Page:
Would Medical Courts Cure Sick Area of the Law
July 17, 2003
Studies show that in lawsuits involving medical questions, most verdicts against defendants -- as many as 80 percent of them -- are unfair and unjustified by scientific evidence, claims Betsy McCaughery of the Hudson Institute. To insure fairer verdicts, she says Congress should establish medical courts where the verdicts will be made by judges or special masters trained to evaluate scientific evidence, rather than ordinary juries.
- Medical court would not violate the U.S. Constitution's guarantee of a jury trial, but instead, would be a first step, with the right to a later jury trial preserved.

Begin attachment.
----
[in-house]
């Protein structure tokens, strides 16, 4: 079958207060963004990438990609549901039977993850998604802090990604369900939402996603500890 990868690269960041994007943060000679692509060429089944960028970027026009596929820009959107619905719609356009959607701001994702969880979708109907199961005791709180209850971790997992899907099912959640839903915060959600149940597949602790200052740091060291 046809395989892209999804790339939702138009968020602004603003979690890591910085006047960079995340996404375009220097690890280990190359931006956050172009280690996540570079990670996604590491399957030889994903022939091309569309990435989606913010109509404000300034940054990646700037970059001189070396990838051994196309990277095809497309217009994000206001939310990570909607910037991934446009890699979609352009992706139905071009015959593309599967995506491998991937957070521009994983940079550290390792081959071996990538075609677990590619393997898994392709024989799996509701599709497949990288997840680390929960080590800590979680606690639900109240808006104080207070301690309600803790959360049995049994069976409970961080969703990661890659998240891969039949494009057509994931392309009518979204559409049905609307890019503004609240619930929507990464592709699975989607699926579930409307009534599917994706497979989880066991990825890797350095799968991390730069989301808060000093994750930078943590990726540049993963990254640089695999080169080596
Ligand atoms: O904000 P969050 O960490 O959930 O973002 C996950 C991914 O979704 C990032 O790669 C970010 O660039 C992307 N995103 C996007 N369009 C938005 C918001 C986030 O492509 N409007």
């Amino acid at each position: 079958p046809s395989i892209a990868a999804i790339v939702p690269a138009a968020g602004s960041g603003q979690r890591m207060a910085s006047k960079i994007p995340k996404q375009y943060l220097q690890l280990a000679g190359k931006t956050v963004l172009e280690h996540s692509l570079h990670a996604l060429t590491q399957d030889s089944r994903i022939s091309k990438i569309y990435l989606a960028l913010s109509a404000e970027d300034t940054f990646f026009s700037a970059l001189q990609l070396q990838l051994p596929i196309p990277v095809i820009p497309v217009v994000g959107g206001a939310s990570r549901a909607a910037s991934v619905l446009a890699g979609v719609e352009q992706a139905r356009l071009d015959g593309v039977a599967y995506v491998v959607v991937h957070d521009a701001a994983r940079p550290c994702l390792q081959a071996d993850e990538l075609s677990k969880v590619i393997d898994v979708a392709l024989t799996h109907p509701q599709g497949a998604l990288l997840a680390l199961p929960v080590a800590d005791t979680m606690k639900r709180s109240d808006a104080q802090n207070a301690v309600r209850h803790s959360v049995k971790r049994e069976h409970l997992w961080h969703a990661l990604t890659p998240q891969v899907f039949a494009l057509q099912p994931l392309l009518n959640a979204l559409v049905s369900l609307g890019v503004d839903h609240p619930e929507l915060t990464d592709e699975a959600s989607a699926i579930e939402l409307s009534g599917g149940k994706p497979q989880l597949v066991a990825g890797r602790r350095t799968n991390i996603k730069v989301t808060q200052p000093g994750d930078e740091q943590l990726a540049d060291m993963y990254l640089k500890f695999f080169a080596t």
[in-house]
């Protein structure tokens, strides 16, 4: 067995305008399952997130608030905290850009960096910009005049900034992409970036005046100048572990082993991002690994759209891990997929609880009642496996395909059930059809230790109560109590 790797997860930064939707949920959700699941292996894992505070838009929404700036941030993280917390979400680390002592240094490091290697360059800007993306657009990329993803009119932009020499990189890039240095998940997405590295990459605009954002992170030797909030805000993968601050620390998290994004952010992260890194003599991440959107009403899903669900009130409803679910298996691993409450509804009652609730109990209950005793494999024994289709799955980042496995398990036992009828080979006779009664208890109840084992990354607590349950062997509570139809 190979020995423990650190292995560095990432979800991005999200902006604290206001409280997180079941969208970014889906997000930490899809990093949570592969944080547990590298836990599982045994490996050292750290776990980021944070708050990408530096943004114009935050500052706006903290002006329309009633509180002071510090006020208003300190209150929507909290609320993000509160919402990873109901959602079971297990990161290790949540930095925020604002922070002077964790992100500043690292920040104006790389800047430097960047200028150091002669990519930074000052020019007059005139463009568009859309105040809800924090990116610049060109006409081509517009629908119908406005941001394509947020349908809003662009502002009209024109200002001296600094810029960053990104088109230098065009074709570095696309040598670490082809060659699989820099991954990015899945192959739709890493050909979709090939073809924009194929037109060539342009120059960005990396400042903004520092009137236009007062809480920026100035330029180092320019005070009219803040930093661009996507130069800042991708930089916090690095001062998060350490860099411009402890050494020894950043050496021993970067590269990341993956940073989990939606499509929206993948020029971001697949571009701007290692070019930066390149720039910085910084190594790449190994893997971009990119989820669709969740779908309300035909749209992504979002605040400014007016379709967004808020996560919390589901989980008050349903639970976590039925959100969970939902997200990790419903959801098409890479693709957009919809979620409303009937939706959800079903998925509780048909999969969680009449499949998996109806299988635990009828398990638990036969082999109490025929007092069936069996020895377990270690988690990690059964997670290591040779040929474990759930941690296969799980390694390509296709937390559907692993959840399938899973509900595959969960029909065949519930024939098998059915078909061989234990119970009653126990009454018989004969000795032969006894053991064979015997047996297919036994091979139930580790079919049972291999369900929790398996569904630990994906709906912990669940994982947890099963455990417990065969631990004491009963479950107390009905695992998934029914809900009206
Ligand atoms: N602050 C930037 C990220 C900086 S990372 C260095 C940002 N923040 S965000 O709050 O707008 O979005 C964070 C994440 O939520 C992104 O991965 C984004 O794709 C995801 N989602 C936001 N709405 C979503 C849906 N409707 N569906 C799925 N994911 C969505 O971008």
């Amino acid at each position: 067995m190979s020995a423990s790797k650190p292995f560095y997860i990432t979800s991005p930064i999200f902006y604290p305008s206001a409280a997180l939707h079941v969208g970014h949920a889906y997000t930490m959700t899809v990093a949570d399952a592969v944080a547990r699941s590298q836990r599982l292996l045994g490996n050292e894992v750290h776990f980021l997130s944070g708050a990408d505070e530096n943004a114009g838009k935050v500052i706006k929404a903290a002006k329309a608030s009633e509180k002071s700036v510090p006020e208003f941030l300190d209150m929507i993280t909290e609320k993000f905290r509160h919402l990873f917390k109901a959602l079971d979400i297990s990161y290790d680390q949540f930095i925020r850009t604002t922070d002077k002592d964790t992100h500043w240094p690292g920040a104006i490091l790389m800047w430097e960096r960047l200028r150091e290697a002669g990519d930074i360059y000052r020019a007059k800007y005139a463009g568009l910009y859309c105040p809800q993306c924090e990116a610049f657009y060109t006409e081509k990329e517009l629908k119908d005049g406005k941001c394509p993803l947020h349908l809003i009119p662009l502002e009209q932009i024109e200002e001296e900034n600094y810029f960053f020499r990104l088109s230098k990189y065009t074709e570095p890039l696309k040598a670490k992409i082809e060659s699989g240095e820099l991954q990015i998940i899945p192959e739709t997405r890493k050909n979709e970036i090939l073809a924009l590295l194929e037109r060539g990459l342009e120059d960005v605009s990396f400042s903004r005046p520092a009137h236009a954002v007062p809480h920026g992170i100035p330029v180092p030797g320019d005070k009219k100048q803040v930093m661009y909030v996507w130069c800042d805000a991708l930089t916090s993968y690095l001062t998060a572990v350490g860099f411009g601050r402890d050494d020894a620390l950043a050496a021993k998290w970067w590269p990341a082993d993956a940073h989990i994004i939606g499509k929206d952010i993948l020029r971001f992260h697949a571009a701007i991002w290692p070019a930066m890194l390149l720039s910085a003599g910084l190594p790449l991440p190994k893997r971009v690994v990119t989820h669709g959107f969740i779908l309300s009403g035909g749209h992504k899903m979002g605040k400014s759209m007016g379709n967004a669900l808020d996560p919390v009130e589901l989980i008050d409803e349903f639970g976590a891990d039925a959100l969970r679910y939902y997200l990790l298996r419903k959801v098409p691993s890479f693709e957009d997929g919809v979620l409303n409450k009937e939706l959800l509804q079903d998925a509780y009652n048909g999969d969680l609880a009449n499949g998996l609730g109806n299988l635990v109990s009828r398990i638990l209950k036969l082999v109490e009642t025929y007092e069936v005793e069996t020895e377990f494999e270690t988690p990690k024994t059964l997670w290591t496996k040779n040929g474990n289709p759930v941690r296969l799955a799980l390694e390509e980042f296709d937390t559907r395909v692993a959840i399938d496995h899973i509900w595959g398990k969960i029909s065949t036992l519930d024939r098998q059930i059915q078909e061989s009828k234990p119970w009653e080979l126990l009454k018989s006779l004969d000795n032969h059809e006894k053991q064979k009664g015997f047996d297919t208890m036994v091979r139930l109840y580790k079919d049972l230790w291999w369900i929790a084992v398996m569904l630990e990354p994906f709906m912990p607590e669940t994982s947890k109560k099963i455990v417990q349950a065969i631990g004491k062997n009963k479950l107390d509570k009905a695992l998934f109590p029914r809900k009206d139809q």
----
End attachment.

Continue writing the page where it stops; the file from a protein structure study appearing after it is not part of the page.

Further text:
- The U.S. Supreme Court has long recognized Congress' authority to create civil courts without juries for certain types of cases -- there's already traffic court, family court, vaccine court, tax court and more.
- Cases decided by judges without a jury take 50 percent less time, which means faster and less-expensive justice for the truly deserving.
- England, Japan, Germany, France and many other countries have eliminated juries in medical malpractice cases.
Capping noneconomic damages will help control the cost of malpractice insurance, but it won't save doctors or patients from an unfair system. Medical court would, explains McCaughey.
Source: Betsy McCaughey, "Medical Courts Would Heal Infirmities of Legal System," Investor's Business Daily, July 17, 2003.
Browse more articles on Government Issues